Nearly five years ago the large-scale energy efficiency renovation of the Empire State Building in New York City captured the imagination of both energy efficiency advocates and the building industry.  The project, which was part of a $550 million entire-building remodel, was projected to save 38 percent of the iconic building’s energy and $4.4 million in energy costs annually. The first three years of monitoring and verification of the installed energy efficiency measures, however, indicate that the project is already tracking ahead of those targets.

A flagship project that garnered noteworthy attention across the country, the success of the Empire State Building’s energy efficiency retrofit invited others to replicate the significant energy cost savings—which was, in fact, one of the project’s main goals. In the years that have followed, many large-scale energy efficiency retrofits have been completed or are now underway across the U.S., and this market is only expected to grow. Much of the attention around these retrofits, however, has been focused on Class A offices in a central business district, hospitals, and other large public buildings. This could lead some investors and building owners to conclude that energy efficiency retrofits are only economically viable in these building types, given their size, market presence, and access to funding and technical expertise—and that these efforts may not be as worthwhile in other buildings types, which make up the majority of the country’s existing building stock.

Valuing Energy Efficiency, a new package of case studies from the Institute for Market Transformation (IMT), breaks down this misconception by examining the financial outlay and impact of energy efficient retrofits on a range of building types across the U.S., to show that building owners do not need a billion dollar budget or a large floorplan to reap all the benefits of energy efficiency. The six buildings presented—including affordable multifamily housing, Class B office buildings, small manufacturing plants, and an old university laboratory—represent the true depth of existing buildings across America.

This summary paper provides an overview of the six projects highlighted in this new case study series.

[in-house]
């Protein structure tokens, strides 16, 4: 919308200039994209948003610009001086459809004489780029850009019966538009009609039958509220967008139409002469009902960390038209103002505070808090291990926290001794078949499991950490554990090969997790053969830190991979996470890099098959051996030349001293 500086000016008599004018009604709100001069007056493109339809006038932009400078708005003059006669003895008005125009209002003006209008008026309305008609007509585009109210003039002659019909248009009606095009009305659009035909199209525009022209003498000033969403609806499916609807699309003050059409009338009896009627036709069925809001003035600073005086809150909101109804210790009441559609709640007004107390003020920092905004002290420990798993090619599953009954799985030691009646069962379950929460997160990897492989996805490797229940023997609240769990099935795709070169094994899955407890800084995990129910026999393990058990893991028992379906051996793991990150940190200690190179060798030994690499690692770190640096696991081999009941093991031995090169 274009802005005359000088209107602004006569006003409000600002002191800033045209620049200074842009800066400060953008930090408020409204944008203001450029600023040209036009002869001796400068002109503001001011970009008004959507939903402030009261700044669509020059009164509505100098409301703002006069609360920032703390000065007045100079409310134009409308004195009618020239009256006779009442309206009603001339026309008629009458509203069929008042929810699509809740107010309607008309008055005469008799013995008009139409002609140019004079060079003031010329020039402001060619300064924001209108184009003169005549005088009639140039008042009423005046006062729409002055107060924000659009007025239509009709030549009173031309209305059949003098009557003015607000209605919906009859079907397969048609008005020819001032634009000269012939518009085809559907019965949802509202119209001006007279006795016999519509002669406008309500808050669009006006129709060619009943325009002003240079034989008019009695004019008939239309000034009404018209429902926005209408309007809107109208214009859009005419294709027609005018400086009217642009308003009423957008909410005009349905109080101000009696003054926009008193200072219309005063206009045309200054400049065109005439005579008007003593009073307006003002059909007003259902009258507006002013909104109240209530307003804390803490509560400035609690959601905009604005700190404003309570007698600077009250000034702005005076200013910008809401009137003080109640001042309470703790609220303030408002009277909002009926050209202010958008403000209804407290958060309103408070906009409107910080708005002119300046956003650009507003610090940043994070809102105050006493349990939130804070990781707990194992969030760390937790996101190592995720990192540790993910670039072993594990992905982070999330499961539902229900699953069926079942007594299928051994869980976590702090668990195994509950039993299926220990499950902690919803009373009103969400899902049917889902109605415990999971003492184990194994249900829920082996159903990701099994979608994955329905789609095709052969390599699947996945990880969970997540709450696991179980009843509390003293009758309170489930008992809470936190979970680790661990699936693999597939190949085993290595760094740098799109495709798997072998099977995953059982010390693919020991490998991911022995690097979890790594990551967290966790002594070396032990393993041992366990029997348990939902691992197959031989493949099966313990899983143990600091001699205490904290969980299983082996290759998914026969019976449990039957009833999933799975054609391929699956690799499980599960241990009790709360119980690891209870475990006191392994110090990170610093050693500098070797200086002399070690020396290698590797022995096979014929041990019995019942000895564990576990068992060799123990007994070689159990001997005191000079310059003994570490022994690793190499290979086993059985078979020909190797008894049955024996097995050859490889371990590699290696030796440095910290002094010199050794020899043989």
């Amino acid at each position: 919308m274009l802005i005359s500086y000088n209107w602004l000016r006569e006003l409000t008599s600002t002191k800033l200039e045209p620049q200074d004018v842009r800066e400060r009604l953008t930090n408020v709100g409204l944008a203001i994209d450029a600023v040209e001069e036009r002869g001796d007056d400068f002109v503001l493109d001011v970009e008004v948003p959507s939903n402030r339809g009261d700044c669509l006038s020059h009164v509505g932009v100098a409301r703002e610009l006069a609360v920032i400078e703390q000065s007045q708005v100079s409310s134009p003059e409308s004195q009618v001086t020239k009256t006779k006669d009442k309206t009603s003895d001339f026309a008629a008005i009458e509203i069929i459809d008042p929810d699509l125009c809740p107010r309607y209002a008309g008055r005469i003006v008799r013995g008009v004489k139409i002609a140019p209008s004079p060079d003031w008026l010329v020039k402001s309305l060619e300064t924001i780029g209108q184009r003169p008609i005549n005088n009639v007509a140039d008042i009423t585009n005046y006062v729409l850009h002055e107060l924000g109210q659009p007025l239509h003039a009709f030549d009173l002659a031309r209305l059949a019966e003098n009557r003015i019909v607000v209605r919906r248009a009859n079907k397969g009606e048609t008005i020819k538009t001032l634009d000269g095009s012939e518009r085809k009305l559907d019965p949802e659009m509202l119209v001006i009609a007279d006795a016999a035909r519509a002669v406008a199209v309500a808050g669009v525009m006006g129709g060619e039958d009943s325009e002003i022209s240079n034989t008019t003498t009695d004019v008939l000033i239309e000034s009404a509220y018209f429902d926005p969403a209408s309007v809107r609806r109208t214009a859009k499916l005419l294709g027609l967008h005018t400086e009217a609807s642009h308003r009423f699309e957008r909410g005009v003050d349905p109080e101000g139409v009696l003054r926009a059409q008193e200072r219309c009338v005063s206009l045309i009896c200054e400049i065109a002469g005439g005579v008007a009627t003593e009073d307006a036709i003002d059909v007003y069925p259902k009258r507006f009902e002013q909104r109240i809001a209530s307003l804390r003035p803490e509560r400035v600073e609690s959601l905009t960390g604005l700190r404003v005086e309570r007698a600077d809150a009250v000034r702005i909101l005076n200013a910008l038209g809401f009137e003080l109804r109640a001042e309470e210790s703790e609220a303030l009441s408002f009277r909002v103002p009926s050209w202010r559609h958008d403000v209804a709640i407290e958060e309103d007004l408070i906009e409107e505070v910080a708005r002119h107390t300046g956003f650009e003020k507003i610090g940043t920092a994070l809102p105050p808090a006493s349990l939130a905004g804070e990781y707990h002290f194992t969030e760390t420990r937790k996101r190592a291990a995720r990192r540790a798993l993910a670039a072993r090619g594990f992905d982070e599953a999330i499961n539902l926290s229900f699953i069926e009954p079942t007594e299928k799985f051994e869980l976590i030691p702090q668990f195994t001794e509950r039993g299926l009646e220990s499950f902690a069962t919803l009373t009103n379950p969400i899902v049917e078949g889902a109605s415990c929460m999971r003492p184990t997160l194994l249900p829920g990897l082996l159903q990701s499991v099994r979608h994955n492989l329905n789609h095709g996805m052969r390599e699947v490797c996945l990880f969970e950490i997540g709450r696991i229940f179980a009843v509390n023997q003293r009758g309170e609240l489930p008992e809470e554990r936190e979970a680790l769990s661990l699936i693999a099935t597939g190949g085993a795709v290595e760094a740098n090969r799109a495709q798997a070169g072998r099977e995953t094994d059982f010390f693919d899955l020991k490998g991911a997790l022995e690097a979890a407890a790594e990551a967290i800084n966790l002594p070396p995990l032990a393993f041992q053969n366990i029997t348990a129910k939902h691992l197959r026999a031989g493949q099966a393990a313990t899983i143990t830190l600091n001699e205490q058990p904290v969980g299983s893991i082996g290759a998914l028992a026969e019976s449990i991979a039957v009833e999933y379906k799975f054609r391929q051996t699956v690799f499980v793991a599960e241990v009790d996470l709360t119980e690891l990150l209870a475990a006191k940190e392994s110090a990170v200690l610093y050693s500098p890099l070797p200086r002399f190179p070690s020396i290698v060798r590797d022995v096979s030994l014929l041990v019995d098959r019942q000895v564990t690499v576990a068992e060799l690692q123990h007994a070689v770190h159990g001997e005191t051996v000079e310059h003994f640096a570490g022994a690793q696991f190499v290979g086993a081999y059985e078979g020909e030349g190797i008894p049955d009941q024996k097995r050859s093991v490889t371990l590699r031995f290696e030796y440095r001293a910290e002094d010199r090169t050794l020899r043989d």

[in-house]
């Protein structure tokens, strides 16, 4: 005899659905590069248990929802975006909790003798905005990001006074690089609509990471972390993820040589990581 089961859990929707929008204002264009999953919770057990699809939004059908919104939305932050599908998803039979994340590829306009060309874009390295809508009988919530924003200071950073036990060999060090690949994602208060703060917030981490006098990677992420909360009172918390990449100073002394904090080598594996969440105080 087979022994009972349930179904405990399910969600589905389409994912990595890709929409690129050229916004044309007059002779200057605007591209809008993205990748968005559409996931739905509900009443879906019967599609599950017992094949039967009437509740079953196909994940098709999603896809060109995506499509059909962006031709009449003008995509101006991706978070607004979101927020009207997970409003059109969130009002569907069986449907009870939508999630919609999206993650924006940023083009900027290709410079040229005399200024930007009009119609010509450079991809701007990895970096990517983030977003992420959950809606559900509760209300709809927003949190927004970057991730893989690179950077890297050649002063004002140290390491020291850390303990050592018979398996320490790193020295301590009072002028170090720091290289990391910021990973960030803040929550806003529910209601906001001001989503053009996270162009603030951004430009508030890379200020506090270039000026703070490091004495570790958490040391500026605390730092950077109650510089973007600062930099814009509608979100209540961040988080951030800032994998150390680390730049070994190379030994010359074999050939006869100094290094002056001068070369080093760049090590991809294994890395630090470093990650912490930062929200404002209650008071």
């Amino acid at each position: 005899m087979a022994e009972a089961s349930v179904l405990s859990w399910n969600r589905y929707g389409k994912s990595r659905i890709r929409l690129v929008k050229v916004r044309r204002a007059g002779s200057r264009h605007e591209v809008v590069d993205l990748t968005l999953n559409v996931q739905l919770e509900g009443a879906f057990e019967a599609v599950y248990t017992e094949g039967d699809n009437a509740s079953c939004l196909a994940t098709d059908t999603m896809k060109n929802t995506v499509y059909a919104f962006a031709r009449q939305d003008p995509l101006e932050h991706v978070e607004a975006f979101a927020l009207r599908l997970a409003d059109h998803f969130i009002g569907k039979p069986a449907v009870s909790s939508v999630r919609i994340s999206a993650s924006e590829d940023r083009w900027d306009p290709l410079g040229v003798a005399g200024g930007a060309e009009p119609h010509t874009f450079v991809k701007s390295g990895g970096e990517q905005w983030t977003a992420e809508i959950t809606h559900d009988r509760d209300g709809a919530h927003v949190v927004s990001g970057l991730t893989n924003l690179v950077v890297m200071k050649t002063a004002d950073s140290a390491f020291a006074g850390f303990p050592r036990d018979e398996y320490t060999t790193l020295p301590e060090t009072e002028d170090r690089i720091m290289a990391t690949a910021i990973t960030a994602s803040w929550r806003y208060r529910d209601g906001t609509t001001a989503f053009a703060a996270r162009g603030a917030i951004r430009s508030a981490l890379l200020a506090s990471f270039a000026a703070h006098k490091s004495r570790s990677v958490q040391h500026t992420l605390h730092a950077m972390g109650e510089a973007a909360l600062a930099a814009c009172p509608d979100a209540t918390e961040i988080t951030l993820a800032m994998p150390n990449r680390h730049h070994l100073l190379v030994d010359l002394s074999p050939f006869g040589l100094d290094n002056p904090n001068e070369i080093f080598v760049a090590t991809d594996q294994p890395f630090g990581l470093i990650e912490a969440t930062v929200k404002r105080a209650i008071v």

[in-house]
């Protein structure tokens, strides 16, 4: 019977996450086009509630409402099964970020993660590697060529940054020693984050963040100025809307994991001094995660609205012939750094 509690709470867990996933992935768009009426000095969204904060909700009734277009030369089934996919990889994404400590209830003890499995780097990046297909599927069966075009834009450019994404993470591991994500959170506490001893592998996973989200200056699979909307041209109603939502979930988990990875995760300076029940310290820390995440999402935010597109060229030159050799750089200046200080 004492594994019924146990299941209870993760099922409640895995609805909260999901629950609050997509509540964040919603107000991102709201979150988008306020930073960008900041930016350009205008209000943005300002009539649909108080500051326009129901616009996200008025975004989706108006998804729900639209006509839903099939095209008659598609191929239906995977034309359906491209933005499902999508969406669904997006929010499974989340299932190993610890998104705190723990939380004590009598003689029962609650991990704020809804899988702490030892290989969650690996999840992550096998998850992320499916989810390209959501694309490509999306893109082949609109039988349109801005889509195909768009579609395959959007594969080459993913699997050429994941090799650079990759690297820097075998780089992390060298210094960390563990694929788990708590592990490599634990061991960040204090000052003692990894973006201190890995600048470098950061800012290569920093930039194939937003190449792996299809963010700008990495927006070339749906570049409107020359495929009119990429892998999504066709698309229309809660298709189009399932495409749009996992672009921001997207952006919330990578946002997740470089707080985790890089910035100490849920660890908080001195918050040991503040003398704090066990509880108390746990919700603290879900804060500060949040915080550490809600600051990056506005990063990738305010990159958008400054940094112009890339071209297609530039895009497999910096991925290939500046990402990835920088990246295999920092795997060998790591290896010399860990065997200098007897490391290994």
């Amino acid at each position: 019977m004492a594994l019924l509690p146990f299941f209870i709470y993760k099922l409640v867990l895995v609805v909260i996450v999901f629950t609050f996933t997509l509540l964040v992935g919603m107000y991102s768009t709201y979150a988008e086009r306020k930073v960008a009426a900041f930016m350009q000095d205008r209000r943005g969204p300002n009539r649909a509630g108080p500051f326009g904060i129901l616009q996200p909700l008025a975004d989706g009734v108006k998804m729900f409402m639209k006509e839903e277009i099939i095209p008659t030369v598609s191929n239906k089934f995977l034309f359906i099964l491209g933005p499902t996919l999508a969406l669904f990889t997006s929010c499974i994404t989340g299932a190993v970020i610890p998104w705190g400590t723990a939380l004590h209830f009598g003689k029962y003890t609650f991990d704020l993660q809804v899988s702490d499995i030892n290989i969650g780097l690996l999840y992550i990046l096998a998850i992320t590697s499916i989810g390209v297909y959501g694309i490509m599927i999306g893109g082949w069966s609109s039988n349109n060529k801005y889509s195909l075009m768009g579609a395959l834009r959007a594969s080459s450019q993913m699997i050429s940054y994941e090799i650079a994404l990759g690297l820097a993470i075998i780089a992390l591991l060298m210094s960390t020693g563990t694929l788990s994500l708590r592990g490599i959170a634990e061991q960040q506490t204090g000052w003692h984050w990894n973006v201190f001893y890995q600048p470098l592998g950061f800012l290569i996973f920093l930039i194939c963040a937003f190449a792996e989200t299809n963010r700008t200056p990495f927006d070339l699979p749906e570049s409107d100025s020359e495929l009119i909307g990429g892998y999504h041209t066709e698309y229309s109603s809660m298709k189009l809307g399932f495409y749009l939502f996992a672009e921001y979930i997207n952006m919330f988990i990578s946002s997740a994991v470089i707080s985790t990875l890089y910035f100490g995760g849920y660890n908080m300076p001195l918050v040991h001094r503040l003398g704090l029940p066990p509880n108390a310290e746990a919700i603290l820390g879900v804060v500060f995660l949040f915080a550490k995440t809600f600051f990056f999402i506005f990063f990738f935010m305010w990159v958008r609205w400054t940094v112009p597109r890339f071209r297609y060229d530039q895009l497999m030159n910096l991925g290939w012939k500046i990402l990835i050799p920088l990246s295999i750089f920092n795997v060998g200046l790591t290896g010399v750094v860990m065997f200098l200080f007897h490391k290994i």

Access the full series:

  • Laboratory Space: University of Minnesota, Minneapolis, MN. The retro-commissioning of the University of Minnesota’s Biological Sciences laboratory highlights the opportunity to invest in energy efficiency in the institutional sector, where optimizing an existing building’s energy performance can extend its useful life.
  • Mixed-Use Office Space: Self-Help, Wilmington, NC. Built in 1906, Self-Help’s downtown Wilmington property shows that an older building, likely designed without efficiency in mind, can improve its energy performance through retrofits while making the building more affordable for its retail, small business, and non-profit tenants.
  • Manufacturing Space: Tusco Display, Tuscarawas County, OH. The custom fabrication company Tusco Display has used energy efficiency in its manufacturing and commercial spaces as a strategy to lower costs, improve productivity, and gain a cost advantage in a challenging market with many competitors.
  • Multifamily Housing: Continental Plaza, Chicago, IL. Continental Plaza is a 1950s building that provides 164 affordable, one-bedroom apartments for seniors. To fulfill the U.S. Department of Energy’s Better Buildings Challenge, Hispanic Housing Development Corporation formed Affordable Community Energy, a unique mission-driven energy services company model to pursuing retrofits that cut its energy bill by 23 percent and its water bill by nearly 5 percent, while adding hundreds of thousands of dollars to the property’s value.
  • Office Space: Self-Help, Greensboro, NC. Through energy efficiency retrofits, Self-Help uses operational expense savings to help preserve affordable rents for 21 non-profit tenants in a mid-rise office building in Greensboro.
  • Multifamily Housing: CheckMate Realty & Development, Chicago, IL. CheckMate Realty, a Chicago property owner dedicated to providing high-quality affordable housing, worked with Elevate Energy and Community Investment Corporation to retrofit a 31-unit naturally affordable multifamily building in South Shore Chicago, originally built in 1928.

This summary originally misidentified the total cost of the Empire State Building retrofit. The project, as documented by the Rocky Mountain Institute, cost $550 million for an entire building remodeling. It was also part of a larger, $1 billion repositioning project spanning several properties owned by W&H Properties, the Empire State Building owner.

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